13 dogs confiscated after pack twice attacks neighbor


November 1, 2012 - 10:54 am
Baby and her owner Dennis Johnson have been attacked by a neighbor's dogs. Dennis Johnson photo

Five adult dogs and seven puppies of mixed breed were taken from their owner in Hidden Valley by Pinal County Animal Care and Control after the dogs attacked the owner’s neighbor, Dennis Johnson, twice.

Two of the adult dogs had gunshot wounds inflicted by Johnson, who said he was forced to shoot the dogs for protection.

The first incident occurred Oct. 16 when Johnson said he was walking his dog Baby on his property in Hidden Valley Estates.

Baby is Johnson’s service animal. 

“When we walked into the yard, the pack was waiting for us,” Johnson said. 

He said Baby, who got between him and the dogs, was attacked first. 

Then the dogs attacked Johnson, he said.

He shot one dog with a .22-caliber rifle to protect himself.

Baby suffered lacerations, puncture wounds and a tear in her abdomen that is still healing.

Johnson said it was not the first time the pack had gotten onto his 1.3-acre property, which he said is fenced.

“The day before they chased my wife back into the house when she went to feed our horse,” Johnson said.

Johnson called Pinal County Animal Care and Control, which offered to put out traps.

He said he declined the offer because he already had put traps out.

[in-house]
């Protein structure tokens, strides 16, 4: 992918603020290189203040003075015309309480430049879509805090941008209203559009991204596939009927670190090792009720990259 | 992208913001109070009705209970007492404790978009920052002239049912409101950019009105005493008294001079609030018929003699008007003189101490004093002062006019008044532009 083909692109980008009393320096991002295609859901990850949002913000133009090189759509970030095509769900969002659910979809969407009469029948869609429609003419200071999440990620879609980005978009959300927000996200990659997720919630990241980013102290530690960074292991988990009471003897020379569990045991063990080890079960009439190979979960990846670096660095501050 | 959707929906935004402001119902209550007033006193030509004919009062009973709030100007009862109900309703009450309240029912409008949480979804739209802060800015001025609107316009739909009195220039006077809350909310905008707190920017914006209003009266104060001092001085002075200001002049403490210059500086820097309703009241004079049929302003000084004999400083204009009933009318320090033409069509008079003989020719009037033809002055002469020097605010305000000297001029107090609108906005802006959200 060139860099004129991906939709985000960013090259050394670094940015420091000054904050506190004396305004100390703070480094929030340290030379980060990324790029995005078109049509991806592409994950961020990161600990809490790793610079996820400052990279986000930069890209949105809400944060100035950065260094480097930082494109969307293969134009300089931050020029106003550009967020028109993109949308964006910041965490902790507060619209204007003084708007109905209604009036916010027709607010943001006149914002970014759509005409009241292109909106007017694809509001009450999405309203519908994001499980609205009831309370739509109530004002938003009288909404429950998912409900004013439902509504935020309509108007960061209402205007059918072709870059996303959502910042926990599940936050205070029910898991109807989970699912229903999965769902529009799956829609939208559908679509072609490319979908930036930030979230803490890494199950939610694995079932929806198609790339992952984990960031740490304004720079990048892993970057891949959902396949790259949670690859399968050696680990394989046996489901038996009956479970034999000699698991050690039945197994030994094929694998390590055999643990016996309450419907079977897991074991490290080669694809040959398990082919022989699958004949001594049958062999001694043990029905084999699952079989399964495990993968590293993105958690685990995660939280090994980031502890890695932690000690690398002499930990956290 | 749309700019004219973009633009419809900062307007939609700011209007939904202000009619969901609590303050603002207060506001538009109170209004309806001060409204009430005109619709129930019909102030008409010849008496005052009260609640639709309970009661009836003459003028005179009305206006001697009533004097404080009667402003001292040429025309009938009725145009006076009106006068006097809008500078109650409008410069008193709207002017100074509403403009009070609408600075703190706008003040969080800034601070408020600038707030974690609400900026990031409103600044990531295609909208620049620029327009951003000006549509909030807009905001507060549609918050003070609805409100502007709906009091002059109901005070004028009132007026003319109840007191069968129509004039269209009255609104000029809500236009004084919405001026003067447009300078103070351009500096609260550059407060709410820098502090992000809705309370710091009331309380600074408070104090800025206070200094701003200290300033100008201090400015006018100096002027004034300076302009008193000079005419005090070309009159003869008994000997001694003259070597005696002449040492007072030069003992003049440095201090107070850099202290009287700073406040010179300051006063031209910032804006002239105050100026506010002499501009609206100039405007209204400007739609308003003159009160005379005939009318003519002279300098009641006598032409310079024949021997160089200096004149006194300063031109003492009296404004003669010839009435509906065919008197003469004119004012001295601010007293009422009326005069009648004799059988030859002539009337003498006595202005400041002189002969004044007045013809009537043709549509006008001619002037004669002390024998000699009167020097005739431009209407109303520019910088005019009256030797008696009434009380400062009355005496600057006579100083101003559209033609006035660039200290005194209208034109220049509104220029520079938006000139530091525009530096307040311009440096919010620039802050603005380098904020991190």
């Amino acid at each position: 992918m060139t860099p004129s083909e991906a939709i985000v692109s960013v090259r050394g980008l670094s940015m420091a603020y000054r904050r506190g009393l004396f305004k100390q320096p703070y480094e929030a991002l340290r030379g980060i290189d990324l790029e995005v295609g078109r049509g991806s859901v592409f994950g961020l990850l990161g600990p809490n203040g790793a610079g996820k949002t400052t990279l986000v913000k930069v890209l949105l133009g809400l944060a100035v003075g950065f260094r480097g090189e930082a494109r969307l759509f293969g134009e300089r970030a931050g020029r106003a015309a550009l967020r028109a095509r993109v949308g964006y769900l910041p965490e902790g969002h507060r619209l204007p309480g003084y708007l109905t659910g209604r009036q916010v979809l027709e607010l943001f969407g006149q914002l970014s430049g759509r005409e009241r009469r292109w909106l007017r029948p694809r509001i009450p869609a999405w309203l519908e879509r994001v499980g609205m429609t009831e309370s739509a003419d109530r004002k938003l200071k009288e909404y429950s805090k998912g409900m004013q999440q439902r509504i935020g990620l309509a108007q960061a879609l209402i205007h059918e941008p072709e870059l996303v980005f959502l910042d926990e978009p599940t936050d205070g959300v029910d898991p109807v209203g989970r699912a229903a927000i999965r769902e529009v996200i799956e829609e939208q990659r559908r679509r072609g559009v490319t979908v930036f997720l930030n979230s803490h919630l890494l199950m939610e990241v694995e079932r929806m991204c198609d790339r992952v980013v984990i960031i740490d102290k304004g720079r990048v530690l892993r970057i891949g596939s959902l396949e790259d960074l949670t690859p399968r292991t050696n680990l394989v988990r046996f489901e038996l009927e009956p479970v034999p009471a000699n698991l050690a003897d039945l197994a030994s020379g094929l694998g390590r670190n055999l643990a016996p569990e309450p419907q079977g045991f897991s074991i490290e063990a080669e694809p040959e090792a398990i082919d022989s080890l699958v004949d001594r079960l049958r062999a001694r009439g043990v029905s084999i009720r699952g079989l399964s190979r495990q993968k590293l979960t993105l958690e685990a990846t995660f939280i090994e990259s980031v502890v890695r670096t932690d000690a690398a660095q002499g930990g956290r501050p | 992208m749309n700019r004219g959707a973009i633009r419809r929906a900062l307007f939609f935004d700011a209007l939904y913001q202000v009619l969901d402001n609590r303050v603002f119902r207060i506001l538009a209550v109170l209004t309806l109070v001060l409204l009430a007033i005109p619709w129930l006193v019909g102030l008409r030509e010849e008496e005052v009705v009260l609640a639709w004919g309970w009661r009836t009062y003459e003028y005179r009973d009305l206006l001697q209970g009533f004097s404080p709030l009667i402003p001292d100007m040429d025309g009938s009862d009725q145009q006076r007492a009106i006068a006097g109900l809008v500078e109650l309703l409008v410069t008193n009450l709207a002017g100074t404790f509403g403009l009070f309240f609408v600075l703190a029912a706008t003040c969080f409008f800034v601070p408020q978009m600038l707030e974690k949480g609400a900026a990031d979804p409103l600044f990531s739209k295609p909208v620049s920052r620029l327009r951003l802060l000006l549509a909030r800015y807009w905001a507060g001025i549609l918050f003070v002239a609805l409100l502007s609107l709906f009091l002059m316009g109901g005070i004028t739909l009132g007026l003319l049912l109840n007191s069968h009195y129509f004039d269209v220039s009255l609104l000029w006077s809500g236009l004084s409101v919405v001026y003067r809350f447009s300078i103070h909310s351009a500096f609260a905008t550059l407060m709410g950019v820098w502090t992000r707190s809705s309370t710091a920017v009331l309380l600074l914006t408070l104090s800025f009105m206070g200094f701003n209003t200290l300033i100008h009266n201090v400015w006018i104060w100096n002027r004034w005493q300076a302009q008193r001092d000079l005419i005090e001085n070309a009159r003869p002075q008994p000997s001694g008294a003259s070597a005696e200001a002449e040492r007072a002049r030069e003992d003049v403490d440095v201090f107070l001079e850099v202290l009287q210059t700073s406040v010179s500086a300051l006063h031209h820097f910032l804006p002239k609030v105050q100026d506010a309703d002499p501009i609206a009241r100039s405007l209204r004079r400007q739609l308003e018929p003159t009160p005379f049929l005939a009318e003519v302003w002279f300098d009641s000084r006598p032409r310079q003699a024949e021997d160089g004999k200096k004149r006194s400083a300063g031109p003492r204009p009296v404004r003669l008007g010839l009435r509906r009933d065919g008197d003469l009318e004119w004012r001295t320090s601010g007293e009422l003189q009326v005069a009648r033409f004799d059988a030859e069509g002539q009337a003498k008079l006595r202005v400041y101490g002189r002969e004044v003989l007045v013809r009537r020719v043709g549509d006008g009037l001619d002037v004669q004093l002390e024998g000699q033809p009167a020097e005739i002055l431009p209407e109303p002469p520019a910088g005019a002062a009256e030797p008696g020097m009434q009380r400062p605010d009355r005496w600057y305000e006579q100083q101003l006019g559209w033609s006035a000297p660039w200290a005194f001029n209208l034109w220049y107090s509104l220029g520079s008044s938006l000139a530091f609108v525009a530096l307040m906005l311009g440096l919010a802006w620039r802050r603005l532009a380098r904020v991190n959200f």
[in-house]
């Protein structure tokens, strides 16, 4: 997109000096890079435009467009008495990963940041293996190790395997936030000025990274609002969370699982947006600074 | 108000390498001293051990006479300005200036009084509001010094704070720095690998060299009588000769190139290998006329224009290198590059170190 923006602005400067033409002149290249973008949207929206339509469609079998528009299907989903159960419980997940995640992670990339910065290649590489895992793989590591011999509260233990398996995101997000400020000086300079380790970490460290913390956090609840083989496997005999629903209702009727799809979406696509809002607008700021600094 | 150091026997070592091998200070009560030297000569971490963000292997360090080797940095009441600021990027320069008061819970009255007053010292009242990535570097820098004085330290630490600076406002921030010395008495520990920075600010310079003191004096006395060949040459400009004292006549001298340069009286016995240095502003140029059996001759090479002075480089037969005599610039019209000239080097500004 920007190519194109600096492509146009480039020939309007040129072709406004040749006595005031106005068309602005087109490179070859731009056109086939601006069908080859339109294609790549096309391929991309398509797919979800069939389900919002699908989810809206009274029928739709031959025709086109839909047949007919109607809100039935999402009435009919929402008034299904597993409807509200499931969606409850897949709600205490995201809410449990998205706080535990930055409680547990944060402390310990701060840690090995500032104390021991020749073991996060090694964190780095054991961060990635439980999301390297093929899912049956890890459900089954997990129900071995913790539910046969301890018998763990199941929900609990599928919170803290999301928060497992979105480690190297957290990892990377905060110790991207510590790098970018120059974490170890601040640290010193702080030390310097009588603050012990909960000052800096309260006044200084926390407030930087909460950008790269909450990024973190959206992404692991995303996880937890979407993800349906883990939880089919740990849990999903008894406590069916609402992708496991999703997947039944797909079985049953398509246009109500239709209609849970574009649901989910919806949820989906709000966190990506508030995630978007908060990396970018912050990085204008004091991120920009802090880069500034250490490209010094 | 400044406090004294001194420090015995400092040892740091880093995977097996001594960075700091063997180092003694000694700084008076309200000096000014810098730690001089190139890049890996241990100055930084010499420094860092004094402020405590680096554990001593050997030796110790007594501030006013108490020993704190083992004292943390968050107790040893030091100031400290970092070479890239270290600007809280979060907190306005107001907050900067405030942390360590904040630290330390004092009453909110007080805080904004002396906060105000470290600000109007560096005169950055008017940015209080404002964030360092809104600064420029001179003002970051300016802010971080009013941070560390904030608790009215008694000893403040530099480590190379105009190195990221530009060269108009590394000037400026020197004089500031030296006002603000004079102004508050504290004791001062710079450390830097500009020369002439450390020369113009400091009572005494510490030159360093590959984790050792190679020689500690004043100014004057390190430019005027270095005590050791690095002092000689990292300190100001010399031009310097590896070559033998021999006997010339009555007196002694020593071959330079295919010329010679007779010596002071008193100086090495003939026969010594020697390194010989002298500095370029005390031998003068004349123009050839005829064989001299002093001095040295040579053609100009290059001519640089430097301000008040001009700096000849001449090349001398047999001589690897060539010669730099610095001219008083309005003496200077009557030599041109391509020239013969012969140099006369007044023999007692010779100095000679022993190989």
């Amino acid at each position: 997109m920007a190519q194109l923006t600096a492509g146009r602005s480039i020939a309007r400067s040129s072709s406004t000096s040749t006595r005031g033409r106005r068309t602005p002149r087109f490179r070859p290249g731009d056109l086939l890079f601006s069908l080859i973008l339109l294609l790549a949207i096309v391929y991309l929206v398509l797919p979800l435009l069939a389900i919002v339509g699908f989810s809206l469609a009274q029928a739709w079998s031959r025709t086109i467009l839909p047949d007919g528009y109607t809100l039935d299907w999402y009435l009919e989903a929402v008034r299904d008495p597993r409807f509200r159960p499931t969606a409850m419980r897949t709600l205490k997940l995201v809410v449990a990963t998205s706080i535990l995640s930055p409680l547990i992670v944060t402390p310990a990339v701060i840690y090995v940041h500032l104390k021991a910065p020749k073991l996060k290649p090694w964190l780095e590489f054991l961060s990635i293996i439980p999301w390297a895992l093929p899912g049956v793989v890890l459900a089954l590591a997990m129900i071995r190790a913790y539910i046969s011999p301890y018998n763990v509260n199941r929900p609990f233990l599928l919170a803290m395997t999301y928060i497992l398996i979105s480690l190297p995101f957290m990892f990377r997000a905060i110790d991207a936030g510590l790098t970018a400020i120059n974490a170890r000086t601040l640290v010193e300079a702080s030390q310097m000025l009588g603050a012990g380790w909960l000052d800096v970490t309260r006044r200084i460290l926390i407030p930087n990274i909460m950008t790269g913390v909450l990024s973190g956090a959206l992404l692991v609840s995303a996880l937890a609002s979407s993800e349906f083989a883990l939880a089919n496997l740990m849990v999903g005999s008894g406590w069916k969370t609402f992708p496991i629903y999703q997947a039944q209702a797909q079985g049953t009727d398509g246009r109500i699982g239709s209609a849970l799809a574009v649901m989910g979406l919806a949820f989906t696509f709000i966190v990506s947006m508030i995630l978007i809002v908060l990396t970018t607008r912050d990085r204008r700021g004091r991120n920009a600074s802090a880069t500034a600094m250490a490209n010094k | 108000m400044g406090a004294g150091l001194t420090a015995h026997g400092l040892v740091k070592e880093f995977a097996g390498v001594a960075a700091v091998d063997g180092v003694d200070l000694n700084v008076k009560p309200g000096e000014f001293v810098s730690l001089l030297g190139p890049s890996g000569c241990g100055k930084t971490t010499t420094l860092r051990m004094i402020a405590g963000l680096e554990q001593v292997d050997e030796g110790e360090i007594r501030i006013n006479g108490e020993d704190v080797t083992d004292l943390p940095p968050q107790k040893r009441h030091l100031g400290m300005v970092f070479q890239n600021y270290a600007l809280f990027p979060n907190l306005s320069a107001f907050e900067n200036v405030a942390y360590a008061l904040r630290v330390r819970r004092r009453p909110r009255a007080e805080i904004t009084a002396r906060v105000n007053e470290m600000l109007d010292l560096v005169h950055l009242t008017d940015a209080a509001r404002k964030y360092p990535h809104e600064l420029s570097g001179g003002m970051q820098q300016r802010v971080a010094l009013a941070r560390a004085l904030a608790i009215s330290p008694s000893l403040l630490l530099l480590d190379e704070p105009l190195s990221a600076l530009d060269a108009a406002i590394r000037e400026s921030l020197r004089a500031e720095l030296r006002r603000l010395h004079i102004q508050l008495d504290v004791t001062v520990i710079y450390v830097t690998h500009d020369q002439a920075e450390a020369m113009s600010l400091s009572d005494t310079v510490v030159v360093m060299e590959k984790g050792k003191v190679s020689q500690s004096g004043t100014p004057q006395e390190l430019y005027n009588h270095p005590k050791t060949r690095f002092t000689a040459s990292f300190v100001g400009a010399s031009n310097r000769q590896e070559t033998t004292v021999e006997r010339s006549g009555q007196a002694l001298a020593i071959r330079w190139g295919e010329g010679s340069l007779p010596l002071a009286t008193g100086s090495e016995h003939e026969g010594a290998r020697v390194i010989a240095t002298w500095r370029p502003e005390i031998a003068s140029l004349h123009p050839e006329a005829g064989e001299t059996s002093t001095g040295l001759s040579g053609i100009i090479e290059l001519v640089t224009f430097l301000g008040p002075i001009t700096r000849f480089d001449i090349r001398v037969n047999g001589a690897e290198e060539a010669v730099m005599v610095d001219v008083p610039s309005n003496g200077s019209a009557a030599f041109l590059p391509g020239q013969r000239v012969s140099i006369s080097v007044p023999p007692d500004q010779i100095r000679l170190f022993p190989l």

Since the pack had been a problem for him several times before, Johnson went to his neighbor’s house Oct. 25 to photograph the dogs from across the street. 

That was when the second attack occurred. 

“Luckily, they grabbed my pant leg,” Johnson said.

However, he said he still had to shoot one with a handgun for protection.

That was when he called the police and animal control.

Joe Pyritz, public information officer for Pinal County, said the county had been attempting to work with the dogs’ owner.

Pyritz said the owner needed a kennel permit to own that many dogs and they were getting out from the property.

“This was a last resort thing for us,” Pyritz said. “He forced Animal Control and Care’s hand in this.”

Pyritz said the county issued the owner several citations, but they always went unpaid.

With the exception of the three dogs with gunshot wounds, all the dogs – including the puppies — were in good health and will be tested for temperament, Pyritz said.

“The puppies were in great shape, too,” Pyritz said. 

The case is being reviewed by the Pinal County Attorney’s Office.  




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